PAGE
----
In order for someone to consider themselves and architect, I would require them to be able to generate a functioning end-to-end proof of concept. In the same way a building architect might construct a not-to-scale model out of styrofoam, I expect architects to create demonstrations of their system. The only difference is that the software architects version should actually be usable. A user should be able to interact with their POC and use it in a way that demonstrates the functionality of the architecture. Deployed and working code is the only reasonable form of a blueprint.

To make things concrete (get it?), the following are what I consider the minimum viable deliverables for anyone who calls themselves a software architect:

  1. A system diagram: your typical boxes-and-arrows diagram that shows networking constructs/servers/3rd party services, and sequence diagrams that show all network calls for all major paths through the system for core functionality

  2. Documentation of all major technical decisions: a list of all major libraries, languages, and frameworks selected to implement each piece of functionality required by the system delineated in the system diagram. For each selected component, viable alternatives to that component should be listed along with reasoning for the ultimate selection.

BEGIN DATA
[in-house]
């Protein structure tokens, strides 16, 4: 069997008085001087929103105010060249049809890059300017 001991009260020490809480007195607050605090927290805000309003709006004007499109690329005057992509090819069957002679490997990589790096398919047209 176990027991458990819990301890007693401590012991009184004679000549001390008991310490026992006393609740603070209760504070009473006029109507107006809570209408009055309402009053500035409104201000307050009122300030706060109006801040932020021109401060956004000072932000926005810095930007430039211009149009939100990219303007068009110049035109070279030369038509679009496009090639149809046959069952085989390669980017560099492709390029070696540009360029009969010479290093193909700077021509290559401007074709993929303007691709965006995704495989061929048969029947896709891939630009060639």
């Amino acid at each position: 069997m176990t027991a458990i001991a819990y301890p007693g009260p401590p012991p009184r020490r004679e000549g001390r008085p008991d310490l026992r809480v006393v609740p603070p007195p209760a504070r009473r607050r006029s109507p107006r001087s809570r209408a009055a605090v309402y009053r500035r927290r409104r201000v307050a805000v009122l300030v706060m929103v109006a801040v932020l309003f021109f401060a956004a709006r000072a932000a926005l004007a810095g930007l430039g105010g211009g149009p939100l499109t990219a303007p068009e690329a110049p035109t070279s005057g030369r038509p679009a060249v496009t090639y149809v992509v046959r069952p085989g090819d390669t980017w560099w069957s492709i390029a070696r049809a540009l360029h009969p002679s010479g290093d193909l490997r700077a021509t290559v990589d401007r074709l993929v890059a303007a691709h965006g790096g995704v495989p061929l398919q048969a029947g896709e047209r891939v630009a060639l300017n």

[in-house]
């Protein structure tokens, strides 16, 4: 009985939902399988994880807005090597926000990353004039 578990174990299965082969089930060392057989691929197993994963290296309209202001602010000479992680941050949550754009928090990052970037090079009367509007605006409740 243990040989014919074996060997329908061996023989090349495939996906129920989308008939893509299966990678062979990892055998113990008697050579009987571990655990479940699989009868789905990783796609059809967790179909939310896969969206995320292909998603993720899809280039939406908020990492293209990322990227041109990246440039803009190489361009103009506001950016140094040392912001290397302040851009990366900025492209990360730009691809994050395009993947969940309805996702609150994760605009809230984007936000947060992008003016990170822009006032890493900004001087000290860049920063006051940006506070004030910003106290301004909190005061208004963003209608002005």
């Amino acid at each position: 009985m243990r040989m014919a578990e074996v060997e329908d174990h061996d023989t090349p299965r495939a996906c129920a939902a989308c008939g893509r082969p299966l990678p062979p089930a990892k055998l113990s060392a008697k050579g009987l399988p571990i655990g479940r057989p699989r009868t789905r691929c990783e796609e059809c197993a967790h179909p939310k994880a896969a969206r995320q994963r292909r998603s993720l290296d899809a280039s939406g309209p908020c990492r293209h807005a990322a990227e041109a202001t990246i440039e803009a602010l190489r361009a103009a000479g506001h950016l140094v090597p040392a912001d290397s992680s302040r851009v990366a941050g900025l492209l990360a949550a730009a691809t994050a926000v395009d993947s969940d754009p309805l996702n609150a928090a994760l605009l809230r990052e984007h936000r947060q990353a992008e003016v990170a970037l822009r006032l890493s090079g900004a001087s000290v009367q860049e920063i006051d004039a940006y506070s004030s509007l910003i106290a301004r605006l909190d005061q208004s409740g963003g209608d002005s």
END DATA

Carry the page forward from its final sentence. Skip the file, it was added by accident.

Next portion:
3. A functioning proof of concept: a deployed implementation of at least one major pathway through the system that includes integration with every single library, language, and framework specified in the documentation. This should have initialization and invocation of each library in a way that demonstrates the baseline capability of that library to fulfill the needs of the system in the domain it is specified to solve in the documentation.

  4. Synthesis of the previous three deliverables into the same wholistic deliverable: documentation should include code snippets from the POC, the system diagram should include named component choices from the documentation, the POC should implement the network boundaries outlined in the system diagram.

This is now an acceptable blueprint. A team of less experienced developers can take the output of this architect and actually build a full-featured implementation of the system. Anything less than this, and the implementation team will need to have on it architects of the same or better caliber as the original “architect” in order to construct a system at all. In the world of software, being an architect means rolling up your sleeves and building the thing yourself. There is no such thing as a non-coding architect. The only way to earn the privilege of getting to design is to help build. #realarchitectscode

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Copyright © 2023 Silicon Hemisphere, LLC

Copyright © 2023 Silicon Hemisphere, LLC

Copyright © 2023 Silicon Hemisphere, LLC